Our pets are such an integral and important part of our lives, and when the time comes to say goodbye, it can be hugely emotional, with a number of decisions that need to be made in terms of dealing with your pet’s remains, including how you want to memorialise them.
Making a decision between burial and cremation can potentially be a confusing one, and whilst there is no right or wrong selection, it’s useful to know what your options are so that you can honour you pet appropriately.
Why to avoid backyard burial
Whilst you may want to bury your pet on your own, there are some dangers that doing so poses to other pets, wildlife and the environment.
In the case of pets which are put to sleep, the highly-concentrated anaesthetic used to do so remains in their bodies for up to a year, and should the remains be scavenged by another animal, they may well be poisoned by the euthanasia solution.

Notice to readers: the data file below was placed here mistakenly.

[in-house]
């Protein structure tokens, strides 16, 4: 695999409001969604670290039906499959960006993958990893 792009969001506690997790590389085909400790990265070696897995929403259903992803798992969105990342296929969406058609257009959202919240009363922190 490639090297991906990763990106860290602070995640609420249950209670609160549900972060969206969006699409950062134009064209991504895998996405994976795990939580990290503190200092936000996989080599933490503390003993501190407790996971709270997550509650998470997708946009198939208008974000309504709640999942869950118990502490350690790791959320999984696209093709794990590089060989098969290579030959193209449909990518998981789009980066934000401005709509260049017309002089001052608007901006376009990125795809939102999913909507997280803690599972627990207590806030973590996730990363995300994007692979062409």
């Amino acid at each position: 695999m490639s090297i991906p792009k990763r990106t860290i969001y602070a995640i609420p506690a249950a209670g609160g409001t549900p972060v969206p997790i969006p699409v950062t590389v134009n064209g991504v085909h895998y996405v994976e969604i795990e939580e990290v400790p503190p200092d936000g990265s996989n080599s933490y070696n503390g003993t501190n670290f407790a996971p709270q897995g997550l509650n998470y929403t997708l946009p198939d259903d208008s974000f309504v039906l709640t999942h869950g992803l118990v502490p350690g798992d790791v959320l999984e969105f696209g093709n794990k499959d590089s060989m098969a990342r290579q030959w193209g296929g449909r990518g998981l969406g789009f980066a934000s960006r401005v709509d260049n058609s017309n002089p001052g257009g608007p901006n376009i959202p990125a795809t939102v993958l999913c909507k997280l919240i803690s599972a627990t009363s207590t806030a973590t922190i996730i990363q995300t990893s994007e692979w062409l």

Your pet may also die of a disease, their remains may still pose a risk – for example, parvovirus in dogs, which can cause severe or even fatal gastrointestinal disease in puppies and young dogs.
And of course, you may also not always live where you buried your pet, and if you move you cannot take them with you.
Safe options to say goodbye
There are far safer options to select from, including professional burial services or cremation services that deal with your pet’s remains respectfully and safely.
Burial in a pet cemetery can be a good option, and you can memorialise your pet in various ways but you should consider what might happen if you need to move, and may then not be able to visit your pet’s grave on commemorative days, for example.
In the case of cremation, you may also be able to select interment or burial of the ashes, but there are options to keep your pet’s ashes in a commemorative urn or keepsake, which you can take with you if you should move, or even put in a special place in your garden with a home memorial.